Call them what you will—niche sports, minor sports, third-tier sports, etc.—rights holders operating outside the realms of the major professional leagues have long stood on the outside looking in when it comes to earning significant revenues from corporate sponsors.
While no one should expect non-mainstream sports to attract anywhere near what brands spend on NFL, NCAA, NBA and other marquee rights holders, it also is true that most properties that make up the long tail of sports fandom don’t earn consideration or dollars commensurate with the value they could potentially deliver by connecting partners to their passionate and highly involved fan bases.
For decades, the odds have been stacked against such organizations, which are often under-capitalized and under-staffed in terms of marketing themselves to potential corporate partners. Lacking the data, analytics and professional sales personnel that could make their case, they too often find themselves falling back on impressions and awareness—two things they most lack.
But the success of one company that did see value on the sports fringes could be the wake-up call that brands need to pay closer attention to the opportunities offered by sports such as bowling, competitive fitness and swimming, as well as the most minor of leagues and competitions in mainstream sports.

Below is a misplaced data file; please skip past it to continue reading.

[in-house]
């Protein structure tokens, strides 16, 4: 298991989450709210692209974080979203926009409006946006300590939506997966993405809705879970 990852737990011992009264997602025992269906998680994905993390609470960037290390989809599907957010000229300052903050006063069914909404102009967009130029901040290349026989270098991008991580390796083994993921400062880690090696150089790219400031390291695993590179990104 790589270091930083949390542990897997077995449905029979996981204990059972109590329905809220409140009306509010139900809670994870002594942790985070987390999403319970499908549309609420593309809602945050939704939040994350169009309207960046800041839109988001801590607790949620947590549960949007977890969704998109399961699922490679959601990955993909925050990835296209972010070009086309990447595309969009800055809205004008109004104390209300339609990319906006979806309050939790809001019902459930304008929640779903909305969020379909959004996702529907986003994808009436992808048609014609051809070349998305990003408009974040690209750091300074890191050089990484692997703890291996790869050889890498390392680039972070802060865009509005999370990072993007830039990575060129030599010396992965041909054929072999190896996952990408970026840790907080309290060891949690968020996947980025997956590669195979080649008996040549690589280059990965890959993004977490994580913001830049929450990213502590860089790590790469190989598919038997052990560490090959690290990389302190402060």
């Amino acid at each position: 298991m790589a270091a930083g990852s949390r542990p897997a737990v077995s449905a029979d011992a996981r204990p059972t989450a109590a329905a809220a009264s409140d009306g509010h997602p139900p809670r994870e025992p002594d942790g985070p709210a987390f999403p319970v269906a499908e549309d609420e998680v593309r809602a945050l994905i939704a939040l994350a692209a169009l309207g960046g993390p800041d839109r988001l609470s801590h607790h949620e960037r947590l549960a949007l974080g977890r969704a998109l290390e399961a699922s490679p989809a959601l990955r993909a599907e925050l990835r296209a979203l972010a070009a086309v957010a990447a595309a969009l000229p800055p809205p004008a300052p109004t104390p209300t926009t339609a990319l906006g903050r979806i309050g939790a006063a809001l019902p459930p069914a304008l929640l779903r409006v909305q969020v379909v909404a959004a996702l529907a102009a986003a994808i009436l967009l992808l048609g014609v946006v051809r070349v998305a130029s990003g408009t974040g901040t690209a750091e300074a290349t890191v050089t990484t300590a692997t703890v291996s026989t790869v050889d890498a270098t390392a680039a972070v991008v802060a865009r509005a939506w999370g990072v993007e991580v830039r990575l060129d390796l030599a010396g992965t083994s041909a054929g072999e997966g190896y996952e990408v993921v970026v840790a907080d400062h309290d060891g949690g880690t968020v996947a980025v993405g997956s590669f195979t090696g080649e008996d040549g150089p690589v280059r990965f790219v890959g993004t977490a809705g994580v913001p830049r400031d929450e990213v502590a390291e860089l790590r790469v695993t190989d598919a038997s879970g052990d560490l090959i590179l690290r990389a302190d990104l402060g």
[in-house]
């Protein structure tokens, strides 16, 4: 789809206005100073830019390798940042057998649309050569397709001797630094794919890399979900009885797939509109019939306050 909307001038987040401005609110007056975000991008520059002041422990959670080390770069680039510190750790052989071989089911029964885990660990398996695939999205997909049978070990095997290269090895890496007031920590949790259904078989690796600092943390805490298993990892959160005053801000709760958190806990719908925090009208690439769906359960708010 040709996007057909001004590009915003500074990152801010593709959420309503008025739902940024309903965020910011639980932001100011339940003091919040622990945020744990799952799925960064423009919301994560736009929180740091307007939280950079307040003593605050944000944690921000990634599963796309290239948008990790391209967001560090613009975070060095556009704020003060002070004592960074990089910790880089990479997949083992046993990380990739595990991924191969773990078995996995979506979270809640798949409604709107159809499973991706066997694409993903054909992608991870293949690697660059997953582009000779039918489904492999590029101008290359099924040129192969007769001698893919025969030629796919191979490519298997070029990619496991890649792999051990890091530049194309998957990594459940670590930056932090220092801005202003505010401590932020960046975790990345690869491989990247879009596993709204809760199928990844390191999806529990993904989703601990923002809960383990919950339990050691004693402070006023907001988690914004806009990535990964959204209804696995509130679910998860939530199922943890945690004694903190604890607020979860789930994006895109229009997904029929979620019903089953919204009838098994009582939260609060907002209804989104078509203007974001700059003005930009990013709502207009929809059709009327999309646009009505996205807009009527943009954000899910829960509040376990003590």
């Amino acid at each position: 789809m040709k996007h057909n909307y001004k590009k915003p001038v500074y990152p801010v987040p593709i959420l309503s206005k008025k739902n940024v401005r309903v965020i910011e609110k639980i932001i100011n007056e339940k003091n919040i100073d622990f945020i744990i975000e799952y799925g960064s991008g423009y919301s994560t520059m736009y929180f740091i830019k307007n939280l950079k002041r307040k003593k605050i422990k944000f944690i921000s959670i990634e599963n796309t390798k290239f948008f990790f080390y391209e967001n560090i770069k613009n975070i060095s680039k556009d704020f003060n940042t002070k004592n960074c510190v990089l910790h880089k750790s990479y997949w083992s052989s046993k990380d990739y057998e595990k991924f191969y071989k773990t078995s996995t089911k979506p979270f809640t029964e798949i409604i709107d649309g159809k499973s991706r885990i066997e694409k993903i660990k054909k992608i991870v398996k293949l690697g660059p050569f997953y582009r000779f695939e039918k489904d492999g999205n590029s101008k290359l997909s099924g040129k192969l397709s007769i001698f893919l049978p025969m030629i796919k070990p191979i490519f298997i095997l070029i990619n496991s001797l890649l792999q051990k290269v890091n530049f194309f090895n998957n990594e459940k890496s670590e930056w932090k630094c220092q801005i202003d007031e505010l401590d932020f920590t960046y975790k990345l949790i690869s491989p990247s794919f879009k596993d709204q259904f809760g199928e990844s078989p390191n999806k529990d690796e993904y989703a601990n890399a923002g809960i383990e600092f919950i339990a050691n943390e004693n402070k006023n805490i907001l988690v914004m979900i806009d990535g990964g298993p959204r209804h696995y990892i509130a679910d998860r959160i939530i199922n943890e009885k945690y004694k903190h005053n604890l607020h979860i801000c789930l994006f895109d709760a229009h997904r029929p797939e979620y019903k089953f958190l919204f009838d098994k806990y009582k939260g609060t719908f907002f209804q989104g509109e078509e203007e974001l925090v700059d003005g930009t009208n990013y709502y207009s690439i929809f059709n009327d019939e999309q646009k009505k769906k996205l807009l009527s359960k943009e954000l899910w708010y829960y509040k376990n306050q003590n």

That company is FloSports, which has built a streaming business selling subscriptions to fans of grappling, dirt racing, marching band and dance competitions—in addition to about 20 other verticals. While the privately held company’s financial numbers are closely held, the 16-year-old business has raised more than $70 million and some estimates peg its annual revenues at over $100 million.
Regardless of the specific financials, FloSports’ staying power answers two key questions for brand marketers.
First: Does the interest and loyalty of niche sports fans make up for their small numbers?
At the very least, those fans’ willingness to pay to access live game broadcasts and other content should tell potential sponsors that they are worth a longer look if there is an alignment with a brand’s target market.
Market research has long demonstrated that positive response to sponsors increases with the amount of interest and involvement fans have in a sport, event, cause, etc. Thus the fact that niche sports tend not to have casual fans shouldn’t bother most potential partners.
Second: How can a sponsor leverage the interest of fans who can’t attend events?
For years, niche sports did not have a satisfactory answer to that question, lacking TV or any other distribution of their events and content. When searching for sponsors, they were often limited to those geographically adjacent to their events.
Streaming, along with other digital and social media platforms clearly has changed that, allowing niche sports to connect with fans throughout the country or world and offering brands a way to activate outside of a single stadium or arena.
While challenges remain in forging partnerships with smaller properties—lack of partnership support infrastructure, fewer turnkey activation opportunities, etc.—brands would still be wise to investigate these lower-cost opportunities to use sports to engage with ardent fans and followers.